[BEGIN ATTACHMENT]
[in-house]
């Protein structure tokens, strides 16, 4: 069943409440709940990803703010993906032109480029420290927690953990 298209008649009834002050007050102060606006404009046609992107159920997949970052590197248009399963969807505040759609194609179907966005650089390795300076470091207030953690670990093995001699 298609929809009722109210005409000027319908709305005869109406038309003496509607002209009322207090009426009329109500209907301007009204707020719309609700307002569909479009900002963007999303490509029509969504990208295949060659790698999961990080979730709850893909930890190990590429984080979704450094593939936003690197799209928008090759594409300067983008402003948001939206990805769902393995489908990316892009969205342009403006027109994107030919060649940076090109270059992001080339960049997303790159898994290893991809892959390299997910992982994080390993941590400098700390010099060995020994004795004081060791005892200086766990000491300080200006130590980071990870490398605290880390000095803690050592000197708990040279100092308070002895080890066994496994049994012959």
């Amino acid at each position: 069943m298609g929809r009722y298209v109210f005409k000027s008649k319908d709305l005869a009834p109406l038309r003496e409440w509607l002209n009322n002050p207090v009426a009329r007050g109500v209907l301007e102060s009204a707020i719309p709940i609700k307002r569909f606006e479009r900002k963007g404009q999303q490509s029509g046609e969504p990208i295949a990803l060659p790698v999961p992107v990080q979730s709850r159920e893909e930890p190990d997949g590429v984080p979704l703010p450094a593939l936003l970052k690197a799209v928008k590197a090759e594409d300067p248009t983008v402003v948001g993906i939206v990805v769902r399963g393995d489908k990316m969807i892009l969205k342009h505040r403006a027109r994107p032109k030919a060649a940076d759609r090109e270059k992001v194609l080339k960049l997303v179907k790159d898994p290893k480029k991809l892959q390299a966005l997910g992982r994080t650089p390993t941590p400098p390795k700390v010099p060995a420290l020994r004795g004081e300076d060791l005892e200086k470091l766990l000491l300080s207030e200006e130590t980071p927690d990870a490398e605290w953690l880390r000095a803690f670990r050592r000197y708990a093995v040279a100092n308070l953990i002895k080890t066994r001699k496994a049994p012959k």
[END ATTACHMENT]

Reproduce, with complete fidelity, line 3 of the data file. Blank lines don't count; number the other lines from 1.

């Amino acid at each position: 069943m298609g929809r009722y298209v109210f005409k000027s008649k319908d709305l005869a009834p109406l038309r003496e409440w509607l002209n009322n002050p207090v009426a009329r007050g109500v209907l301007e102060s009204a707020i719309p709940i609700k307002r569909f606006e479009r900002k963007g404009q999303q490509s029509g046609e969504p990208i295949a990803l060659p790698v999961p992107v990080q979730s709850r159920e893909e930890p190990d997949g590429v984080p979704l703010p450094a593939l936003l970052k690197a799209v928008k590197a090759e594409d300067p248009t983008v402003v948001g993906i939206v990805v769902r399963g393995d489908k990316m969807i892009l969205k342009h505040r403006a027109r994107p032109k030919a060649a940076d759609r090109e270059k992001v194609l080339k960049l997303v179907k790159d898994p290893k480029k991809l892959q390299a966005l997910g992982r994080t650089p390993t941590p400098p390795k700390v010099p060995a420290l020994r004795g004081e300076d060791l005892e200086k470091l766990l000491l300080s207030e200006e130590t980071p927690d990870a490398e605290w953690l880390r000095a803690f670990r050592r000197y708990a093995v040279a100092n308070l953990i002895k080890t066994r001699k496994a049994p012959k």